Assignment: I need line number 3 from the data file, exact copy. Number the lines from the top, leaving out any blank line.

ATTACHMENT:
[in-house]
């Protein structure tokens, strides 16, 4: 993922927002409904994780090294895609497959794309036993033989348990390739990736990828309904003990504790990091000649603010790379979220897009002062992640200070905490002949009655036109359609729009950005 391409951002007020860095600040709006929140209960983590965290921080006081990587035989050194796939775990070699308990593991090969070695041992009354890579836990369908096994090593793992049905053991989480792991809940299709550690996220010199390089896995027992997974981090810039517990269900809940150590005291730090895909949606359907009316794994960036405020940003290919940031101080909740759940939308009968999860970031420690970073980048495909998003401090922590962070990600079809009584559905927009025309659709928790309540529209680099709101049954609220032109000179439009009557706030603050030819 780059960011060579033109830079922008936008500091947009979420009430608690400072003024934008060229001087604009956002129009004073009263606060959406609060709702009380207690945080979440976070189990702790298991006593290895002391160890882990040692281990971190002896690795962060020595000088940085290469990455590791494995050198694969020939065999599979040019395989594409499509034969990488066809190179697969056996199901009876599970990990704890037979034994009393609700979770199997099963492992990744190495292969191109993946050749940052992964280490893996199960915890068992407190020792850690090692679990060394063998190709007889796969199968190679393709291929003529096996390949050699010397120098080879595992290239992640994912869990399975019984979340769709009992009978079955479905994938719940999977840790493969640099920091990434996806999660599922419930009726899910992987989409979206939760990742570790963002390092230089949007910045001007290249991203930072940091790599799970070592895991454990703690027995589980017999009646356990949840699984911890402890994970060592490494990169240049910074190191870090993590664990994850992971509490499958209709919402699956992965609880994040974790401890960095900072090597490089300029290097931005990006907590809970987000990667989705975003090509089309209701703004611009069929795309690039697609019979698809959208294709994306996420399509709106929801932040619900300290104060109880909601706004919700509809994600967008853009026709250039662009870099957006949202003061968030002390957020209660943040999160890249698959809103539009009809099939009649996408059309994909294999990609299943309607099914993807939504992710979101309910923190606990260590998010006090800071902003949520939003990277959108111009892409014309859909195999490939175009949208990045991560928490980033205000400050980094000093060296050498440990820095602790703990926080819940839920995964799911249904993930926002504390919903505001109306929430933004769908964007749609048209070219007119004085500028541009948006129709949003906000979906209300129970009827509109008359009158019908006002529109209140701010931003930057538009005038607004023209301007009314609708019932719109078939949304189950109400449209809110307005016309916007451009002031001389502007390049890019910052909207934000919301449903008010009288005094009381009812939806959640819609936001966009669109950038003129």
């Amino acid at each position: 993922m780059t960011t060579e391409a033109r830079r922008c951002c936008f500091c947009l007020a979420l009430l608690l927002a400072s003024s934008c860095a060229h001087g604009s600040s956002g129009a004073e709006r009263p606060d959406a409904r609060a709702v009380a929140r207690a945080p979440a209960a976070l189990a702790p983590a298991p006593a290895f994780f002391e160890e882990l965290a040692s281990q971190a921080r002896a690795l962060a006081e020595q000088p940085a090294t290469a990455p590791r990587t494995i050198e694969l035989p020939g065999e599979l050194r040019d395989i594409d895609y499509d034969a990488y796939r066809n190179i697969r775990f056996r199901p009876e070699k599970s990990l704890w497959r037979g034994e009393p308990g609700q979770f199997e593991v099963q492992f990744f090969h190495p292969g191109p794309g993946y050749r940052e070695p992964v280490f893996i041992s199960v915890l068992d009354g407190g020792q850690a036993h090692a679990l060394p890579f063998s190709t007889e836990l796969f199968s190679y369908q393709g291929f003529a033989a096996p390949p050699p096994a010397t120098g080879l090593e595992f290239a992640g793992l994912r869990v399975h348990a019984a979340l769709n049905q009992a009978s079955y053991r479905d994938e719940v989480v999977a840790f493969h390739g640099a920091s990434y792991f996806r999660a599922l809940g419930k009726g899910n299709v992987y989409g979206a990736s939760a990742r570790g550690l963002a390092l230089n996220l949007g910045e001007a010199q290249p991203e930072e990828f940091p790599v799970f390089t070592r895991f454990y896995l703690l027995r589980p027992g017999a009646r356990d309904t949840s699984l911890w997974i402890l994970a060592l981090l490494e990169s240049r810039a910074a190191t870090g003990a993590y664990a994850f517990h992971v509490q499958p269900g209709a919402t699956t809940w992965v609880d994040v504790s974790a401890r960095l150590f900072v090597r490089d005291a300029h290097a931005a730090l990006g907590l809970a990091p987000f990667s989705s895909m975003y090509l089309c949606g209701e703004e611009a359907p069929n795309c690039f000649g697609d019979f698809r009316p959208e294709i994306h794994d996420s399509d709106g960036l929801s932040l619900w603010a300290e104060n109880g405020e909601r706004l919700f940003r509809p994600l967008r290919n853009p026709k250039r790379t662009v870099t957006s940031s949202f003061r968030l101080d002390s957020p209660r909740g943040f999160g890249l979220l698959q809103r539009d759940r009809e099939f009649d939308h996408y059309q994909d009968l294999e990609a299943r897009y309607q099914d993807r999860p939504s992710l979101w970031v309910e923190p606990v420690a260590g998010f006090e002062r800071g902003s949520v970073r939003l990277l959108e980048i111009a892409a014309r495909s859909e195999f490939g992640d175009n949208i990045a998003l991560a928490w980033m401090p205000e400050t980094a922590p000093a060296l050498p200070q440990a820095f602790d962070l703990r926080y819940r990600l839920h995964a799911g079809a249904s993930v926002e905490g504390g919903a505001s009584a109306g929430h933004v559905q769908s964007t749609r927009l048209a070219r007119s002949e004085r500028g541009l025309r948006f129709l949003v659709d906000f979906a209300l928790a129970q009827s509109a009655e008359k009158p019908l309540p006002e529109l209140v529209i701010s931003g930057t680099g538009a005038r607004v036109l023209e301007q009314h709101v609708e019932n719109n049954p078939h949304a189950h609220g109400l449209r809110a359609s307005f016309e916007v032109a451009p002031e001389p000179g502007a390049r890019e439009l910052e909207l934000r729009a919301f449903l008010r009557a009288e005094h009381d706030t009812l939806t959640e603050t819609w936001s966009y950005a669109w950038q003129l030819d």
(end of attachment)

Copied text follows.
């Amino acid at each position: 993922m780059t960011t060579e391409a033109r830079r922008c951002c936008f500091c947009l007020a979420l009430l608690l927002a400072s003024s934008c860095a060229h001087g604009s600040s956002g129009a004073e709006r009263p606060d959406a409904r609060a709702v009380a929140r207690a945080p979440a209960a976070l189990a702790p983590a298991p006593a290895f994780f002391e160890e882990l965290a040692s281990q971190a921080r002896a690795l962060a006081e020595q000088p940085a090294t290469a990455p590791r990587t494995i050198e694969l035989p020939g065999e599979l050194r040019d395989i594409d895609y499509d034969a990488y796939r066809n190179i697969r775990f056996r199901p009876e070699k599970s990990l704890w497959r037979g034994e009393p308990g609700q979770f199997e593991v099963q492992f990744f090969h190495p292969g191109p794309g993946y050749r940052e070695p992964v280490f893996i041992s199960v915890l068992d009354g407190g020792q850690a036993h090692a679990l060394p890579f063998s190709t007889e836990l796969f199968s190679y369908q393709g291929f003529a033989a096996p390949p050699p096994a010397t120098g080879l090593e595992f290239a992640g793992l994912r869990v399975h348990a019984a979340l769709n049905q009992a009978s079955y053991r479905d994938e719940v989480v999977a840790f493969h390739g640099a920091s990434y792991f996806r999660a599922l809940g419930k009726g899910n299709v992987y989409g979206a990736s939760a990742r570790g550690l963002a390092l230089n996220l949007g910045e001007a010199q290249p991203e930072e990828f940091p790599v799970f390089t070592r895991f454990y896995l703690l027995r589980p027992g017999a009646r356990d309904t949840s699984l911890w997974i402890l994970a060592l981090l490494e990169s240049r810039a910074a190191t870090g003990a993590y664990a994850f517990h992971v509490q499958p269900g209709a919402t699956t809940w992965v609880d994040v504790s974790a401890r960095l150590f900072v090597r490089d005291a300029h290097a931005a730090l990006g907590l809970a990091p987000f990667s989705s895909m975003y090509l089309c949606g209701e703004e611009a359907p069929n795309c690039f000649g697609d019979f698809r009316p959208e294709i994306h794994d996420s399509d709106g960036l929801s932040l619900w603010a300290e104060n109880g405020e909601r706004l919700f940003r509809p994600l967008r290919n853009p026709k250039r790379t662009v870099t957006s940031s949202f003061r968030l101080d002390s957020p209660r909740g943040f999160g890249l979220l698959q809103r539009d759940r009809e099939f009649d939308h996408y059309q994909d009968l294999e990609a299943r897009y309607q099914d993807r999860p939504s992710l979101w970031v309910e923190p606990v420690a260590g998010f006090e002062r800071g902003s949520v970073r939003l990277l959108e980048i111009a892409a014309r495909s859909e195999f490939g992640d175009n949208i990045a998003l991560a928490w980033m401090p205000e400050t980094a922590p000093a060296l050498p200070q440990a820095f602790d962070l703990r926080y819940r990600l839920h995964a799911g079809a249904s993930v926002e905490g504390g919903a505001s009584a109306g929430h933004v559905q769908s964007t749609r927009l048209a070219r007119s002949e004085r500028g541009l025309r948006f129709l949003v659709d906000f979906a209300l928790a129970q009827s509109a009655e008359k009158p019908l309540p006002e529109l209140v529209i701010s931003g930057t680099g538009a005038r607004v036109l023209e301007q009314h709101v609708e019932n719109n049954p078939h949304a189950h609220g109400l449209r809110a359609s307005f016309e916007v032109a451009p002031e001389p000179g502007a390049r890019e439009l910052e909207l934000r729009a919301f449903l008010r009557a009288e005094h009381d706030t009812l939806t959640e603050t819609w936001s966009y950005a669109w950038q003129l030819d």